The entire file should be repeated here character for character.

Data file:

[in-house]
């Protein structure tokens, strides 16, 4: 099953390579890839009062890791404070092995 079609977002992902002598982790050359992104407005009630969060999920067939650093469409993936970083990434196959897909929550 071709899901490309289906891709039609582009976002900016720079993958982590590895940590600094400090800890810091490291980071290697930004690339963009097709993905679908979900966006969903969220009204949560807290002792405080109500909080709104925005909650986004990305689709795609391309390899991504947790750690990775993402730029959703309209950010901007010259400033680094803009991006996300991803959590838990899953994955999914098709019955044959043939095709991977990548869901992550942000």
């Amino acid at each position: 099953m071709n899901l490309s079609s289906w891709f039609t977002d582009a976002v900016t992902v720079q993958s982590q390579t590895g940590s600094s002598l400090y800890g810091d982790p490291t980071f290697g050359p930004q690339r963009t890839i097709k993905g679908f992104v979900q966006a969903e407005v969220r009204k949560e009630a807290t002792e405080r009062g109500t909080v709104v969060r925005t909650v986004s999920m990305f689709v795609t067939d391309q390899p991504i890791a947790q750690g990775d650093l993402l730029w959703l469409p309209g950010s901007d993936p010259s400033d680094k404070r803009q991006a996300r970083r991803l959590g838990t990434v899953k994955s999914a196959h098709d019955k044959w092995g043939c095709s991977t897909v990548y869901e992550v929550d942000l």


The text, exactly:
[in-house]
């Protein structure tokens, strides 16, 4: 099953390579890839009062890791404070092995 079609977002992902002598982790050359992104407005009630969060999920067939650093469409993936970083990434196959897909929550 071709899901490309289906891709039609582009976002900016720079993958982590590895940590600094400090800890810091490291980071290697930004690339963009097709993905679908979900966006969903969220009204949560807290002792405080109500909080709104925005909650986004990305689709795609391309390899991504947790750690990775993402730029959703309209950010901007010259400033680094803009991006996300991803959590838990899953994955999914098709019955044959043939095709991977990548869901992550942000």
């Amino acid at each position: 099953m071709n899901l490309s079609s289906w891709f039609t977002d582009a976002v900016t992902v720079q993958s982590q390579t590895g940590s600094s002598l400090y800890g810091d982790p490291t980071f290697g050359p930004q690339r963009t890839i097709k993905g679908f992104v979900q966006a969903e407005v969220r009204k949560e009630a807290t002792e405080r009062g109500t909080v709104v969060r925005t909650v986004s999920m990305f689709v795609t067939d391309q390899p991504i890791a947790q750690g990775d650093l993402l730029w959703l469409p309209g950010s901007d993936p010259s400033d680094k404070r803009q991006a996300r970083r991803l959590g838990t990434v899953k994955s999914a196959h098709d019955k044959w092995g043939c095709s991977t897909v990548y869901e992550v929550d942000l």